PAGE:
The Maritime History of the Great Lakes
Montreal Gazette (Montreal, QC), July 13, 1842


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p.2 On Monday, the Coroner of the District held an Inquisition at Lachine, but over whose body or bodies we have not been able to discover from the proceedings reported in the Herald of yesterday, though it must have been over one or more of the unfortunate persons who lost their lives by the explosion of the engine of the Shamrock, on Saturday, and of which we have given ample details, in as far as they have reached us. One of the witnesses examined before the Coroner and Jury, was Thomas Halliman, Captain of the Shamrock, who, in addition to the particulars we gave on Monday, deposed that, when the accident took place, there was no more than the usual quantity of steam on the engine, which was estimated by two weights, which rose when the steam escaped. He had gone from the deck to the cabin only ten or fifteen minutes minutes before the accident took place, and had that morning paid more attention than usual to the engine room. He saw the boiler tried about fifteen minutes before the explosion, and the first intimation he had of it was by the breaking of the sky-light, and the rushing in of the water. On going on deck, he saw the barge with passengers full of water, and gave all the assistance in his power to save the passengers. The machinery of the Shamrock was in good order, to the best of his, Captain Halliman's, belief, being new, and never condemned, that he heard of. The boiler leaked a little when the steam was off, but not to any extent; but the leak could in no way affect its safety. The bursting of the boiler was, in his opinion, purely accidental; the first engineer, who is a steady sober man, being on the watch at the time. Indeed negligence could not be imputed to any one on board. The deponent only saved the waistcoat, shirt, and trousers which he had on at the time of the accident.

Thomas B. Benedict, the engineer, confirmed the evidence of Captain Halliman. He had a boy under him, but never entrusted him to any extent with the working of the engine. On the first trip which the boat made, he perceived a defect in the guide of the safety-valve-lever, which he remedied. About two minutes before the accident took place, he examined the boiler and found the water to be above the third cock, at which time the engine was working satisfactorily. He was standing near the cylinder when the accident took place, with his back towards the boiler. When the explosion took place, he turned round, and saw smoke and fragments of the vessel, which began to settle at the bow, whereupon he rushed to the promenade deck. He has been an engineer for four years, and he considered that the engine of the Shamrock was a good one. The accident was purely accidental, in his opinion. According to the directions of the builders of the engine, he was allowed to carry eighty-five pounds of steam; and at the time of the accident, there were not more than seventy pounds of steam.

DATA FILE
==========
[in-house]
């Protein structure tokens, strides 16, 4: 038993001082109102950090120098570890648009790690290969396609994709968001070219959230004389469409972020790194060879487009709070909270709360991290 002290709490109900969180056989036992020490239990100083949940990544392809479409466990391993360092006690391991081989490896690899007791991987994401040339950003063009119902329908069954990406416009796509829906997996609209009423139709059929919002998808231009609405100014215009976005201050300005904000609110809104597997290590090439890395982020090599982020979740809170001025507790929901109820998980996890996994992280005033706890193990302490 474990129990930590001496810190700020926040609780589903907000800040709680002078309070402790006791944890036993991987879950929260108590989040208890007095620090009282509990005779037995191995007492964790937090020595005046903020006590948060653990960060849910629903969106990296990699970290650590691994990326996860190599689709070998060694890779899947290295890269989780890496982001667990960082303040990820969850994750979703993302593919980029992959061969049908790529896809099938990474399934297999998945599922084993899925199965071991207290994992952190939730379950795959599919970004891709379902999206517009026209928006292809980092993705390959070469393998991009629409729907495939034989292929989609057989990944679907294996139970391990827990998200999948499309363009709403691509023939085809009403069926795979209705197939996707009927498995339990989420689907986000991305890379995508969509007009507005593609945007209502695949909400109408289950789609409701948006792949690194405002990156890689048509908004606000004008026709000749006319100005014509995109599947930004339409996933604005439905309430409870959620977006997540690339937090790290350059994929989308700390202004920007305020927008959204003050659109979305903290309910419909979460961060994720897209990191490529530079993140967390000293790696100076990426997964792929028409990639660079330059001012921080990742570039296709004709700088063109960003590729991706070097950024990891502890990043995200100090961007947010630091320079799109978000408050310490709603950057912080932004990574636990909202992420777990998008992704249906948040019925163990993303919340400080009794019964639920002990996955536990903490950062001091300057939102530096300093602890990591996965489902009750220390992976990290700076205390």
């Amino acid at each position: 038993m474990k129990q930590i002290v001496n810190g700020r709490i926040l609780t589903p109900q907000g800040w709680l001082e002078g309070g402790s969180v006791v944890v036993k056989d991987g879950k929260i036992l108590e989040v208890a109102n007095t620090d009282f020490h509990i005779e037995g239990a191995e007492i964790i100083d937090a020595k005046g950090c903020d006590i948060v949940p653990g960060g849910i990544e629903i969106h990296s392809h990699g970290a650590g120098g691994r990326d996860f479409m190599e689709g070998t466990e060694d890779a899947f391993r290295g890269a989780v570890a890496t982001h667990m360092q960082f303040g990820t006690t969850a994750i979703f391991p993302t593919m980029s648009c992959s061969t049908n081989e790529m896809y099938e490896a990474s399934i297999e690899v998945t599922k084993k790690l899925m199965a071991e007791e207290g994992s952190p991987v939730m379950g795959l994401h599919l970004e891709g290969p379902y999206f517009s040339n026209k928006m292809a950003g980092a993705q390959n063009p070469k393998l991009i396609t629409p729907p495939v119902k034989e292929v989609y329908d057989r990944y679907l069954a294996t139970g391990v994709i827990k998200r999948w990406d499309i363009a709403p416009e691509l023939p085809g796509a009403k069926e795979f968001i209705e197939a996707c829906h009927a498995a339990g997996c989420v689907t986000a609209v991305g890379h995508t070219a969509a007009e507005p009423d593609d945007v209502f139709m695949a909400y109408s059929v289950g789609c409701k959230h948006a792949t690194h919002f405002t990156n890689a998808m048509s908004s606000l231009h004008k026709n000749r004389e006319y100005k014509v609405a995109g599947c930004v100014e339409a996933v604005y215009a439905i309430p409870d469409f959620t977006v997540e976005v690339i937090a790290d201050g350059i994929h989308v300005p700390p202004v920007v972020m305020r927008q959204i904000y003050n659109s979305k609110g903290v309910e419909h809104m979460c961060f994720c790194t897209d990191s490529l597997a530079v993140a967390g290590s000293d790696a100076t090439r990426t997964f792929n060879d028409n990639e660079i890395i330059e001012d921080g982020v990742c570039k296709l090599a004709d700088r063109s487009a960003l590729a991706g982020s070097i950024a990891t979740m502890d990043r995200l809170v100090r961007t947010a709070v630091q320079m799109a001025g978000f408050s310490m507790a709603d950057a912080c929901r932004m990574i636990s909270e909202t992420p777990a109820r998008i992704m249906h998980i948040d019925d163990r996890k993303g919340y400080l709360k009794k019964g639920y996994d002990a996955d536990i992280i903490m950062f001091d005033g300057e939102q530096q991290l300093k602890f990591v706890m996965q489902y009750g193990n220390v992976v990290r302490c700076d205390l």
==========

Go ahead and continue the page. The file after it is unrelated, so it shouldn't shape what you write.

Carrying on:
James Phelan, a sailor on board, deposed that he had been on board of a Government steamer for four years, and he had never seen a more attentive engineer than the one on board of the Shamrock, nor did he ever see a better regulated boat. He could not account for the cause of the accident.

Mr. James Ross gave the following testimony:- "I am one of the proprietors of the steamer Shamrock, which we purchased from the Niagara Dock Company this spring for 2250 Pds. currency - so far as regards the safety of the engine, we considered the boat good, though she did not make so much speed as we wished, in consequence of the engine leaking. The Dock Company warranted the boat and engine for three months, and the warranty has not yet expired. They approved of the engineer, and we were perfectly satisfied with him. The hands on board appeared respectable persons."

Several other witnesses were examined, after which the Jury returned a verdict of "Accidental Death." We are glad to learn, that the Coroner and the proprietors of the Shamrock are making every exertion to procure the bodies of the deceased passengers, who will be decently buried after an inquest is held over them.


Media Type:
Text
Newspaper
Item Type:
Clippings
Date of Original:
July 13, 1842
Local identifier:
KN.22535
Language of Item:
English
Donor:
Rick Neilson
Copyright Statement:
Public domain: Copyright has expired according to the applicable Canadian or American laws. No restrictions on use.
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Maritime History of the Great Lakes
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Montreal Gazette (Montreal, QC), July 13, 1842